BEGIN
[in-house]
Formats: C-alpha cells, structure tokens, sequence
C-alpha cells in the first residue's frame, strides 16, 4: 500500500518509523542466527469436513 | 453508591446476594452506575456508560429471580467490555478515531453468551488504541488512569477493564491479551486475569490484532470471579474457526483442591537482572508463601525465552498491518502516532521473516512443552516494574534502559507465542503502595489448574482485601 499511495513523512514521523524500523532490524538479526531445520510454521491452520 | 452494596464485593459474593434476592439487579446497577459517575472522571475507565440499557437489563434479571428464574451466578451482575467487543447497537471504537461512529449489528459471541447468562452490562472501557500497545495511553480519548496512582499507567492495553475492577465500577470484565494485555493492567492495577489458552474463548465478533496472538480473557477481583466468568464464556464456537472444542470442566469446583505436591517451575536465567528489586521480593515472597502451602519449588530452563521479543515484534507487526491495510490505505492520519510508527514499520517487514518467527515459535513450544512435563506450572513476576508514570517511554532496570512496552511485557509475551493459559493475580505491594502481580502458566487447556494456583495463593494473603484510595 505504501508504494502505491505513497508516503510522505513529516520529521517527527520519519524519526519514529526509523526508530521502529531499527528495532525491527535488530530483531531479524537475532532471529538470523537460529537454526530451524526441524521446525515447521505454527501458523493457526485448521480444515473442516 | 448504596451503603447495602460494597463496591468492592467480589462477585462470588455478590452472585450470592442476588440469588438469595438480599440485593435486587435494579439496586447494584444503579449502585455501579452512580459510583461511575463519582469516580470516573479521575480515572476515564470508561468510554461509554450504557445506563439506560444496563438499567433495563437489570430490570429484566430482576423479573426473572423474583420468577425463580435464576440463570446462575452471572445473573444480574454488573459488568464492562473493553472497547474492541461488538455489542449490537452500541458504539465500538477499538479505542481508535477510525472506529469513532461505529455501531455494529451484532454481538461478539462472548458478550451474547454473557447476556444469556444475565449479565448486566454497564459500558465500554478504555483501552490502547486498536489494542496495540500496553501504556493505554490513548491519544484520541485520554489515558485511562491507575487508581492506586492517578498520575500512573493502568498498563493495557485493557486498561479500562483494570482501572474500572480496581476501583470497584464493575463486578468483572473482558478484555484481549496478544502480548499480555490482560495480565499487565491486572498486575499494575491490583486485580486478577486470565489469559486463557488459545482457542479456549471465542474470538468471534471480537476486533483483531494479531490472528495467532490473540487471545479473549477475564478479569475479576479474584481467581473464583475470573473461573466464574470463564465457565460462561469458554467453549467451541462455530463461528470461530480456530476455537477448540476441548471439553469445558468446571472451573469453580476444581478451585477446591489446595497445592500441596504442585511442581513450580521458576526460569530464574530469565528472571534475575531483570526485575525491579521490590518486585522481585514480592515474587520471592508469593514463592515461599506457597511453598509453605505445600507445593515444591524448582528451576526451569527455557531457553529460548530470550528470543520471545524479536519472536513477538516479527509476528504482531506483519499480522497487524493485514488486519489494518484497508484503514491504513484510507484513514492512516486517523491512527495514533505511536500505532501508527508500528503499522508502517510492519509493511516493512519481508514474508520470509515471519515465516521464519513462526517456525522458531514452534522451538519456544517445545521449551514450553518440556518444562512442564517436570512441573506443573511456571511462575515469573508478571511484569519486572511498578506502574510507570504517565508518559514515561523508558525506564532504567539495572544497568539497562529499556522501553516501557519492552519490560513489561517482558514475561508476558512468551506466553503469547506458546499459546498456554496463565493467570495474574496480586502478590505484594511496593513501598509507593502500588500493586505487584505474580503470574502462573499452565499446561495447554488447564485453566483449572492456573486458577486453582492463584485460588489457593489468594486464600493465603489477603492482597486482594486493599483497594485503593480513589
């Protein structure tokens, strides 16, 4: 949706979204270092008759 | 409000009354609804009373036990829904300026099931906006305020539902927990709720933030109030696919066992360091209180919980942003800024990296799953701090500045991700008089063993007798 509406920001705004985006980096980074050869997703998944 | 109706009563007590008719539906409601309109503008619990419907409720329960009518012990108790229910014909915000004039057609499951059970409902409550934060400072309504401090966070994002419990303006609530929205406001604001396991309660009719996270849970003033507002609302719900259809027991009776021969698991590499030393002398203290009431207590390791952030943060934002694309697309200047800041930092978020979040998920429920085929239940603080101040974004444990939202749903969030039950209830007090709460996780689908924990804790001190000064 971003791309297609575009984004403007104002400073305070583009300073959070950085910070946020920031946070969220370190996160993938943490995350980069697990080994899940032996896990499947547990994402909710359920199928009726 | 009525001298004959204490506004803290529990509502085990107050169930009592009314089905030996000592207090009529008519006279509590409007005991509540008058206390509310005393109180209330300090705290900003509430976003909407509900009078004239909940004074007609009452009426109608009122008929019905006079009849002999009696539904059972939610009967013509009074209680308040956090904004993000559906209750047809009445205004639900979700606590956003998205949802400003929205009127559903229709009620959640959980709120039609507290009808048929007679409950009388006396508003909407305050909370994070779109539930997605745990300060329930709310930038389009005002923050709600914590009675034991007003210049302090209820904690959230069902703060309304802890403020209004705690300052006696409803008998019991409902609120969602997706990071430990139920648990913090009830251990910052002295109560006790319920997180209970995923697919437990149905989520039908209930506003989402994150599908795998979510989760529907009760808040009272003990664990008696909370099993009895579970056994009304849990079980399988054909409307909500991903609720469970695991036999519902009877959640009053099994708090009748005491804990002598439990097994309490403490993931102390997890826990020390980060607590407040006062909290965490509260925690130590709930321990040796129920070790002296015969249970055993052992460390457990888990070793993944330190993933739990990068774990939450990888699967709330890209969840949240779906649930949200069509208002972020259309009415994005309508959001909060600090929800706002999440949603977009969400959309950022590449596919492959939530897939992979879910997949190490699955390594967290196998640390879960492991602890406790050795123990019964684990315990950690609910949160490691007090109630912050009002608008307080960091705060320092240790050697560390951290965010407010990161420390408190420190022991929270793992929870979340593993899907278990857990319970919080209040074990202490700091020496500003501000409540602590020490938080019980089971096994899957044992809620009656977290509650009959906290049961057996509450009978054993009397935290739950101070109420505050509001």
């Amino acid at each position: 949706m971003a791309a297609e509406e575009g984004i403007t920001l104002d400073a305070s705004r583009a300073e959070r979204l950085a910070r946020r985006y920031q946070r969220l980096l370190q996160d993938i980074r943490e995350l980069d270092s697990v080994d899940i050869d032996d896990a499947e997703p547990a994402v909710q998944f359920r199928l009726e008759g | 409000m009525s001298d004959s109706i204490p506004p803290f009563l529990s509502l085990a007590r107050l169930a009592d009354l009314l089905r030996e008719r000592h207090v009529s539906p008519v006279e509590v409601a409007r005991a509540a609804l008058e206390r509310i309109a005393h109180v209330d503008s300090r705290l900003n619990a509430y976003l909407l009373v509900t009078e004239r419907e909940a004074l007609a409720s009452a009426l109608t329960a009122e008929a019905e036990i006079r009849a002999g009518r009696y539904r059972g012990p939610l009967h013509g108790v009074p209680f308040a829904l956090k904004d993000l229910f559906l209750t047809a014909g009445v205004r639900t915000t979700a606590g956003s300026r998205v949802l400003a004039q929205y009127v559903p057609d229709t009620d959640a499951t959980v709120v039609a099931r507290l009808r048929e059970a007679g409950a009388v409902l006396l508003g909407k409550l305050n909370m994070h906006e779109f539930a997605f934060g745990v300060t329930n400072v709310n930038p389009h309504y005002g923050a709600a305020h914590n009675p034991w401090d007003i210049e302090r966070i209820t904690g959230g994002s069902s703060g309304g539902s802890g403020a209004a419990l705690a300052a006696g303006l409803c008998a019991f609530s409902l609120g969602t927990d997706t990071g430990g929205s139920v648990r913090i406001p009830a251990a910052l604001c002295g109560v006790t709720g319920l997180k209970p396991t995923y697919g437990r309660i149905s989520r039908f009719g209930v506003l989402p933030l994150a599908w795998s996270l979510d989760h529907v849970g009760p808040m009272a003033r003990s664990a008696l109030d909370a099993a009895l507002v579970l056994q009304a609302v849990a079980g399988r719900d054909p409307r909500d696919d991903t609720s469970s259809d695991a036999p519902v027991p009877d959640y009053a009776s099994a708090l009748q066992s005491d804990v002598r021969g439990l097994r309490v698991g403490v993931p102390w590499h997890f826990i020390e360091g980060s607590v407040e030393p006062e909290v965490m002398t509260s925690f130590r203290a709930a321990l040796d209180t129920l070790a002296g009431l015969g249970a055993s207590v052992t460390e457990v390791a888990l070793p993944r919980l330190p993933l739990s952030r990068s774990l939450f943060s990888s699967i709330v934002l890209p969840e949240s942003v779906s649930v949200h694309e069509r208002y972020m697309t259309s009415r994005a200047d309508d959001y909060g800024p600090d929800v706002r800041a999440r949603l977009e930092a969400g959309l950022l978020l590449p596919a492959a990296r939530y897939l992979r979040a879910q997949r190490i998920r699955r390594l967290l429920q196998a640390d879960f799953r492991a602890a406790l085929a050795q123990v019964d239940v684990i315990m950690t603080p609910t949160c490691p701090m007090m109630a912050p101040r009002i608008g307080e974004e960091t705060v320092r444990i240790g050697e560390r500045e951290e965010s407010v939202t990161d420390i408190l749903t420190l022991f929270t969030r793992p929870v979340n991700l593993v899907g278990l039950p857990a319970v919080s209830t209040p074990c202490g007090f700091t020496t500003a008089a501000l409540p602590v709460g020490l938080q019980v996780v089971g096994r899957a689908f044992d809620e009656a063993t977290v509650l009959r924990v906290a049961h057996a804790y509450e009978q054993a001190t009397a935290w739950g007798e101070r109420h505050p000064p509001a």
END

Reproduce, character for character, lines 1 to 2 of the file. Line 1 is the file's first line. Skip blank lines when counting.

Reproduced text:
[in-house]
Formats: C-alpha cells, structure tokens, sequence